Empirical Case Study and Literature Evidence
|Pillar I||Direct payments contribute to the maintenance of agricultural landscape through income support and cross compliance.||The effects of pillar I payments on landscapes due to the homogenisation of land use and farming practices.|
|Pillar II||The existence of several measures supporting landscape provision in the rural development policy.||The limited integration between RDP instruments and the limited use of coordination mechanisms between farmers limit the efficiency of RD policy in contributing to landscape management.|
|Natural conditions||Where other landscapes of interest are close to agricultural landscapes, there is an opportunity for the CAP to support the valorisation of landscape diversity and therefore increase the socio-economic benefits from landscape management.||CAP payments can be insufficient to counterbalance other drivers of farming practices and landscape management, such as the agro-climatic conditions and their impact on the profitability of farming.|
|People||The existence of private initiatives and market instruments for the valorisation of agricultural landscapes.||In the areas where there is no agricultural landscape traditions, farmers do not have positive attitudes towards landscape conservation or perceive their actions will have only negligible impacts on landscapes, financial support by the CAP is not sufficient to encourage conservation and valorisation and the potential role for the CAP is much more limited. Moreover, in the areas where stakeholders' preferences regarding landscapes are highly heterogeneous, it is difficult to implement CAP measures addressing all priorities.|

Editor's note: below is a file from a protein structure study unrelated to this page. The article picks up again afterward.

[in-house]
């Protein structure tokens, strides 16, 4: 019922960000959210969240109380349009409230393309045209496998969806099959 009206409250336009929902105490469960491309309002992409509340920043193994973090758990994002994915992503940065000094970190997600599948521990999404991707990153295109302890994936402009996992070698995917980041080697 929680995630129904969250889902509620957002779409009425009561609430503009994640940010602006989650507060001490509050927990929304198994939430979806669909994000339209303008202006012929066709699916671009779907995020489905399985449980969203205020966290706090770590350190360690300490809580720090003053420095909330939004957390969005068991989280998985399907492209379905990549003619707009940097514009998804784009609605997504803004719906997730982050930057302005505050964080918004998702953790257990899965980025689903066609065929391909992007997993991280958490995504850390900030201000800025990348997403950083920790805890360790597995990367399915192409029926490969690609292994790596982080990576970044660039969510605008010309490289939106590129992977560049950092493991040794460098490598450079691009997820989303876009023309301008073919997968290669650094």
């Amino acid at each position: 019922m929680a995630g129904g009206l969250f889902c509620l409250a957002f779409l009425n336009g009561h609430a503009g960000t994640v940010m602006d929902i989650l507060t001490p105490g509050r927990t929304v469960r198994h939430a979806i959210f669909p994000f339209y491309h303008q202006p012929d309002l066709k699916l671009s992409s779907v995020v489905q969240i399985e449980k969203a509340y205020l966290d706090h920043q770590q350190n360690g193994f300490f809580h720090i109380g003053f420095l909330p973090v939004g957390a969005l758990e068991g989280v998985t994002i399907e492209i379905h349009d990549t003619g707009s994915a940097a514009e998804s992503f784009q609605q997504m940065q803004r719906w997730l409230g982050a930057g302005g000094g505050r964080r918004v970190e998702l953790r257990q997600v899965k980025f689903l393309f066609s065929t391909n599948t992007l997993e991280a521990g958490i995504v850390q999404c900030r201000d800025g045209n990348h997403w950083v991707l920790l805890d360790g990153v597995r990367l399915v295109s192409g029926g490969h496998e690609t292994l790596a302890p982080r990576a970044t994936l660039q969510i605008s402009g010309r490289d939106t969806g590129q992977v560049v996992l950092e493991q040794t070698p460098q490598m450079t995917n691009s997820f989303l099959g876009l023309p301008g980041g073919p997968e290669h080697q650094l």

Brady, M., K. Kellermann, et al. (2009). Impacts of Decoupled Agricultural Support on Farm Structure, Biodiversity and Landscape Mosaic: Some EU Results. Journal of Agricultural Economics 60(3): 563-585.
Brouwer, F. and P. Lowe (2000). CAP regimes and the European countryside. Prospects for Integration Between Agricultural, Regional, and Environmental Policies. CABI, Wallingford.
Cooper, T., K. Hart, et al. (2009) Provision of Public Goods through Agriculture in the European Union. Report Prepared for DG Agriculture and Rural Development. Institute for European Environmental Policy
Paracchini, M. L. and C. Capitani (2011). Implementation of a EU wide indicator for the rural-agrarian landscape. JRC Scientific and Technical reports, European Commission, Joint Research Centre, Institute for Environment and Sustainability.
Paracchini, M. L., C. Capitani, et al. (2012). Measuring societal awareness of the rural agrarian landscape: indicators and scale issues. JRC Scientific and Technical reports, European Commission, Joint Research Centre, Institute for Environment and Sustainability.